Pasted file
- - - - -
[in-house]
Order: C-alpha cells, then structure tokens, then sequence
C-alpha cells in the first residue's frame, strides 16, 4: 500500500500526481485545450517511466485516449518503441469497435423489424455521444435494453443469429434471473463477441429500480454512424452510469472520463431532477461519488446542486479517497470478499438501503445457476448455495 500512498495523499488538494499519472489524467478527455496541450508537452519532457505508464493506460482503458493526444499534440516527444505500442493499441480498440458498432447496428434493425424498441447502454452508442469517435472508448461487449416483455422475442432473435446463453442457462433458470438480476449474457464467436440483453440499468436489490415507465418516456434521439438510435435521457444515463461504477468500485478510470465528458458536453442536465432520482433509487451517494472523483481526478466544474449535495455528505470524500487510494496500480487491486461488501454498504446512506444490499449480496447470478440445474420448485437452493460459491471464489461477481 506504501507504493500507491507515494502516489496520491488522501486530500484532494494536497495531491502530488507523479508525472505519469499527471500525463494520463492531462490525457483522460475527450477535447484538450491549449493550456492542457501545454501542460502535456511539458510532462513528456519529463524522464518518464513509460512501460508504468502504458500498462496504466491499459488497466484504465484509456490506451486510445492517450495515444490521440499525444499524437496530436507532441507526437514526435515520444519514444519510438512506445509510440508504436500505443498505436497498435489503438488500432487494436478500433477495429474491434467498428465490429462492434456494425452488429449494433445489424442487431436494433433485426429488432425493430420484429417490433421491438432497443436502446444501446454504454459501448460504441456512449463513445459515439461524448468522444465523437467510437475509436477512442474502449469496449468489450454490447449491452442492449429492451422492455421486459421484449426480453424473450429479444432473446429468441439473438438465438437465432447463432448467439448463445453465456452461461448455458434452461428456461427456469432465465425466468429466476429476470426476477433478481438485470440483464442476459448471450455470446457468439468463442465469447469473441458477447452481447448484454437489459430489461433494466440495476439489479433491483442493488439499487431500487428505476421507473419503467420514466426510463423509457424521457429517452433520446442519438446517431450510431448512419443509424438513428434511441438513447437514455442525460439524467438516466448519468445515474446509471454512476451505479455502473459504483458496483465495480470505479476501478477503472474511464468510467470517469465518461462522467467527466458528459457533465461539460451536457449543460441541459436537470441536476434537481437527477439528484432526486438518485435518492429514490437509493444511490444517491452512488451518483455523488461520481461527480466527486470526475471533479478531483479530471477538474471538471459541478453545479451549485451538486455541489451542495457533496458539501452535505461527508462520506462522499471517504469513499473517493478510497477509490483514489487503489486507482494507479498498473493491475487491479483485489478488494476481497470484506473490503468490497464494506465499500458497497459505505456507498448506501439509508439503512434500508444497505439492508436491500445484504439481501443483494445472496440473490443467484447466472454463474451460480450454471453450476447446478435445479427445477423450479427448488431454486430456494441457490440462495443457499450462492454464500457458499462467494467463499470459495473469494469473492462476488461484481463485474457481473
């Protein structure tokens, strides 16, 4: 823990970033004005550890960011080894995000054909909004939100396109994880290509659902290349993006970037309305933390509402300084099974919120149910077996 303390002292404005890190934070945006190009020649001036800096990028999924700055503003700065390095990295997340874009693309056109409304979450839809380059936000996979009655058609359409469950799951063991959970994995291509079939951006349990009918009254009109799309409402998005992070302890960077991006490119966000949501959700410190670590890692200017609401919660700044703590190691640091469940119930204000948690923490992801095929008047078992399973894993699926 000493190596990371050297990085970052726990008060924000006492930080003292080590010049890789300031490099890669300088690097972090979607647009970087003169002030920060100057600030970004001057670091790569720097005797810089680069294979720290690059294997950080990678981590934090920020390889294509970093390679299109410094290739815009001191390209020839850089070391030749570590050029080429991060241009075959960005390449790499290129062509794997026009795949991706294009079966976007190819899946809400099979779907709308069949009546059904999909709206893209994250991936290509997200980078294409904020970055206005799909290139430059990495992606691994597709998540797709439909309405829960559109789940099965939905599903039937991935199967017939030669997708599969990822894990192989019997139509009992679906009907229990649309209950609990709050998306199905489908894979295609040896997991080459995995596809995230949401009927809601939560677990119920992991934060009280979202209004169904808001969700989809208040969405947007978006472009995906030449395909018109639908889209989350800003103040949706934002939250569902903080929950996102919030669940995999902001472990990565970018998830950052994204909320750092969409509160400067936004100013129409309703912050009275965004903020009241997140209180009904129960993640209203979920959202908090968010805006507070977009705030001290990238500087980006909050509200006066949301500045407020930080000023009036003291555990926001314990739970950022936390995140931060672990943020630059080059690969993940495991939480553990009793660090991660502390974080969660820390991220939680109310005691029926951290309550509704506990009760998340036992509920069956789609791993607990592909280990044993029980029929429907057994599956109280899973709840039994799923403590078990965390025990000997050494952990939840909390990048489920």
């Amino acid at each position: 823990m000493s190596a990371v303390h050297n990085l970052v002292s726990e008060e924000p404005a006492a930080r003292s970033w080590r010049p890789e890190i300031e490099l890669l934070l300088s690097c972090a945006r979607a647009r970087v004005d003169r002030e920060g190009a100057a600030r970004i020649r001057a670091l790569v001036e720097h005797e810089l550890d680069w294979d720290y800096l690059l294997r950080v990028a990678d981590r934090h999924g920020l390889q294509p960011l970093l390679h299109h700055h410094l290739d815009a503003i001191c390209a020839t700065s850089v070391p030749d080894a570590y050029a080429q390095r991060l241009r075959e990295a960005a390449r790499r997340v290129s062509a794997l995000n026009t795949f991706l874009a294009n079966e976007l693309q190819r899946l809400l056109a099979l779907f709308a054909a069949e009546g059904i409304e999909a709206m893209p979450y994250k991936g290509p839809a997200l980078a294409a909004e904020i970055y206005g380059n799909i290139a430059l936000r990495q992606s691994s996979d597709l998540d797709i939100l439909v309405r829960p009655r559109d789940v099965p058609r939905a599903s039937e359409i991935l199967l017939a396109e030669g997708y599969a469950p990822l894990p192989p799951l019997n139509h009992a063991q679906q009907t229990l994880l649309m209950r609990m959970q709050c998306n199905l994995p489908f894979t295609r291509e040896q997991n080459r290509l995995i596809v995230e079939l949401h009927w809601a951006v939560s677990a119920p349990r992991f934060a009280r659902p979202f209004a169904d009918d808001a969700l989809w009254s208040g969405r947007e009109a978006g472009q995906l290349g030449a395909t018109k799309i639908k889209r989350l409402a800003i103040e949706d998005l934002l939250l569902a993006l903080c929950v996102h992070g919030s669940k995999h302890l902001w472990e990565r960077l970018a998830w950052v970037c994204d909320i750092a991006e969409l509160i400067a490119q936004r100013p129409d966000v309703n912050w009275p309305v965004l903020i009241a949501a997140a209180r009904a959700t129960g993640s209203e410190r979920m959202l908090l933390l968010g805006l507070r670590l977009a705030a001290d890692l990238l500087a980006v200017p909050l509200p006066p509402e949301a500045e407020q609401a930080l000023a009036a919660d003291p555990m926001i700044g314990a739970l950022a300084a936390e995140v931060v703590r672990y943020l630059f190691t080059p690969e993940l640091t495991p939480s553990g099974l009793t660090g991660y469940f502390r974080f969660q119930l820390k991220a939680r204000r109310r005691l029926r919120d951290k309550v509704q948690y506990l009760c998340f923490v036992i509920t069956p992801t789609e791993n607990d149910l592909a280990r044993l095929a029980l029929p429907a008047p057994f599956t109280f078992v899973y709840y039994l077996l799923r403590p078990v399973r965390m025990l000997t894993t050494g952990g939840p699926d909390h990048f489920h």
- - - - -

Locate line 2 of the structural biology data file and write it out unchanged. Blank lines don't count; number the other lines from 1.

Order: C-alpha cells, then structure tokens, then sequence